The Q&A: Matt Rota

By Peggy Roalf   Monday November 21, 2016

Q: Originally from Upstate New York what are some of your favorite things about living and working in Brooklyn?

A: Originally from a small town called Sterling, North of Syracuse, the town overlooks eastern Lake Ontario, I live now and work in Bushwick, Brooklyn. There is a great community of artists in my neighborhood and a lot of stuff to do in the few blocks around my house: a theater, bars, restaurants, coffee shops, so i don't have to travel far for anything. It's an energetic place to be living and working as an artist.

Q: Do you keep a sketchbook? What is the balance between art you create on paper [or other analog medium] versus in the computer?

A: I do keep several sketchbooks, some are a mess, they have project sketches, figure drawings, doodles, notes, all very unorganized, and then I have a couple that are specifically themed, like one for a series of personal work revolving around landscapes, another dedicated to a series of drawings inspired by the town I grew up in. All of my work starts on paper as pencil, ink gouache or watercolor. For my illustration work, it is all composed and colored on the computer, but there a are few to no elements that come completely from the computer, like little or no digital painting or drawing. I only use the computer for color, which is pretty much all digital (by colorizing ink fills and washes).



Q: What is the most important item in your studio?

A: My crowquill pen

Q: How do you know when the art is finished?

A: When the deadline arrives, I will leave a file open and keep returning to it to look at it, revise it, look at alternate versions of it, and get other peoples opinion on it right up until it's due. If I'm working on multiple projects at once I'll leave several of them open and switch back and forth to get a fresh view, work on one for awhile, and switch back to another after taking a break from it to see if I see it any different or have a different take on it.

Q: What elements of daily life exert the most influence on your work practice?

A: Because I work at home, and that means the computer is always on, so i am looking at whatever I'm working on at all hours, my days are pretty fluid. I can have a very productive day, and relax at night, or not be able to get any work done while it's light out so I'll stay up all night working. It gives me the opportunity to have a very organic schedule which I enjoy.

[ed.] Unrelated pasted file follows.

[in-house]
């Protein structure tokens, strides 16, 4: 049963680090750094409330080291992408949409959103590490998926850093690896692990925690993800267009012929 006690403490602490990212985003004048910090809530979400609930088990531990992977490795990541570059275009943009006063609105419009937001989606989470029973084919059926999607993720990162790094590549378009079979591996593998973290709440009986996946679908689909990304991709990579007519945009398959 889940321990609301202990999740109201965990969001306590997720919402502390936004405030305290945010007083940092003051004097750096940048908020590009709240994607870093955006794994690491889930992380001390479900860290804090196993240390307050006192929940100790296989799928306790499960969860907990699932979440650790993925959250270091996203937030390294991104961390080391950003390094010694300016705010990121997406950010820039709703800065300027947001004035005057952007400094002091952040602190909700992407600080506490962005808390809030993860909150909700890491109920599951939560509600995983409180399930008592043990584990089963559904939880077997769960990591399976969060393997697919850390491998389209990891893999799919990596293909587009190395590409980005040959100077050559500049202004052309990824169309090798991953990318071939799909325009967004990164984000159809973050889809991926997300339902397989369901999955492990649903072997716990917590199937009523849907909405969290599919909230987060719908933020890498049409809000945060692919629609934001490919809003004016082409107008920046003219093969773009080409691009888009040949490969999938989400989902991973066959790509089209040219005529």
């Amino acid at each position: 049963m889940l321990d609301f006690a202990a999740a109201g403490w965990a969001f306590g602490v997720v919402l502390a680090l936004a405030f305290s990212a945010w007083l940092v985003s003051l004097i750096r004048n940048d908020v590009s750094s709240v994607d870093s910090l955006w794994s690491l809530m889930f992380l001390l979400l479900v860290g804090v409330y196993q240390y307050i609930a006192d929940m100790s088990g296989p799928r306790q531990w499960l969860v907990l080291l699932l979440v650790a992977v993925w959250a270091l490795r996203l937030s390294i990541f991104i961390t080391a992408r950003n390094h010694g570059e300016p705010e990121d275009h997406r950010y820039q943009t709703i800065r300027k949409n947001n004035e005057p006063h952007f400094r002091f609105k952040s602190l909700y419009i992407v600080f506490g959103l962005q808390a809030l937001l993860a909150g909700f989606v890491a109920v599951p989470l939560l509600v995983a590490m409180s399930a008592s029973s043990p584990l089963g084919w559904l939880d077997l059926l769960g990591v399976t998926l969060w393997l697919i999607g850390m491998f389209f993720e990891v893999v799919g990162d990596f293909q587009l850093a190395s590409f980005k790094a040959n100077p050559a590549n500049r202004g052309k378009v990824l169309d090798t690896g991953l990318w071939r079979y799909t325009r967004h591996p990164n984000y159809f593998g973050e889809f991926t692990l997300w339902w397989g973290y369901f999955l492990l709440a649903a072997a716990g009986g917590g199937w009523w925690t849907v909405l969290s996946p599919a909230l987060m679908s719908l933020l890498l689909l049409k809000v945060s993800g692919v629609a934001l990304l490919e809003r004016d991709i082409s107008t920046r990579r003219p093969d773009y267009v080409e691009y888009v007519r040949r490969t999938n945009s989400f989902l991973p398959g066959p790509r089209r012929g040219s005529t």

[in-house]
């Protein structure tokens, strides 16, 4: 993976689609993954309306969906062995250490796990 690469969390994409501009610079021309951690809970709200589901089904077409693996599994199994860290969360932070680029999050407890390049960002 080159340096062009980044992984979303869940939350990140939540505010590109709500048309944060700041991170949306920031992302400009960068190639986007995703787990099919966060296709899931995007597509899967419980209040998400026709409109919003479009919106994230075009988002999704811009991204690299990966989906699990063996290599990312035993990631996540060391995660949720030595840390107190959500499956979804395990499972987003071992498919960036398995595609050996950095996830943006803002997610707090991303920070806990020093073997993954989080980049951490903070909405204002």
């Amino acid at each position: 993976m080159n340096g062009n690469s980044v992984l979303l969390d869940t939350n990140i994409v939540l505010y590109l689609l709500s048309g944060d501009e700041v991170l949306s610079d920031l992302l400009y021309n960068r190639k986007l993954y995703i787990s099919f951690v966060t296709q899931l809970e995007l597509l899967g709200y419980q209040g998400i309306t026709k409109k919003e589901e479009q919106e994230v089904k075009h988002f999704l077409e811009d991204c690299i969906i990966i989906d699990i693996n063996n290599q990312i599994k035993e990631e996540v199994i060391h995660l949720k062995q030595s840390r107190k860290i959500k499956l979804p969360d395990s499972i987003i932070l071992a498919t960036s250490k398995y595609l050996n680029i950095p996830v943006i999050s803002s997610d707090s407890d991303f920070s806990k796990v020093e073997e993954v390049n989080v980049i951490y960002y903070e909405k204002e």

Q: What was your favorite book as a child?

A: Probably something by Roald Dahl, he is the first author I remember getting multiple books by, maybe James and the Giant Peach, Matilda, Charlie and the Chocolate Factory,or The BFG. I also really liked Beverly Cleary books around the same time.

Q: What is the best book you’ve recently read?

A: The last great book was Rick Bass's The Watch, a collection of short stories; before that was the complete Flannery O'connor, both of those collections really blew me away.

Q: If you had to choose one medium to work in for an entire year, eliminating all others, what medium would you choose?

A: Pen and ink, specifically crowquill. 

Q: If you could spend an entire day away from work and deadlines, what would you do and where?

A: At home reading books and watching movies, or at a museum, a whole day at the Met would be nice, or possibly going on an all day bike ride (if the weather was nice)

Q: What was the [Thunderbolt] painting or drawing or film or otherwise that most affected your approach to art?

A: It was Henrik Drescher's Turbulance, Moebius's Sixty Days in the Desert, and George Grosz's Ecce Homo I returned to more than anything when I was in college; I studied those when I was learning drawing with pen to study line. They had the largest impact on my style, a close runner up would be Cages by Dave McKean, but it was too big to carry around with me all the time; the others were much more portable.

Q: What would be your last supper?

A: Ideally, a really good spaghetti, but in all likelihood it will be a peanut butter sandwich.



Matt Rota is an illustrator living and working in Brooklyn New York, and is an instructor at the School of Visual Arts. His clients include The New York Times, The New Yorker, The LA Times, Fast Company, McSweeny's, Foreign Policy Magazine, Smithsonian Magazine, The Washington Post, The Boston Globe, Chronicle Books, Medium, Pro Publica, The Center For Investigative Research, Columbia Journalism Review, GQ Italy, Vice, and more. He's received awards and recognition from the Society of Illustrators, Communication Arts, 3x3 Magazine, Spectrum, American Illustration, and Luerzer's Archive. His drawings have been displayed at galleries in New York, Paris and Los Angeles.


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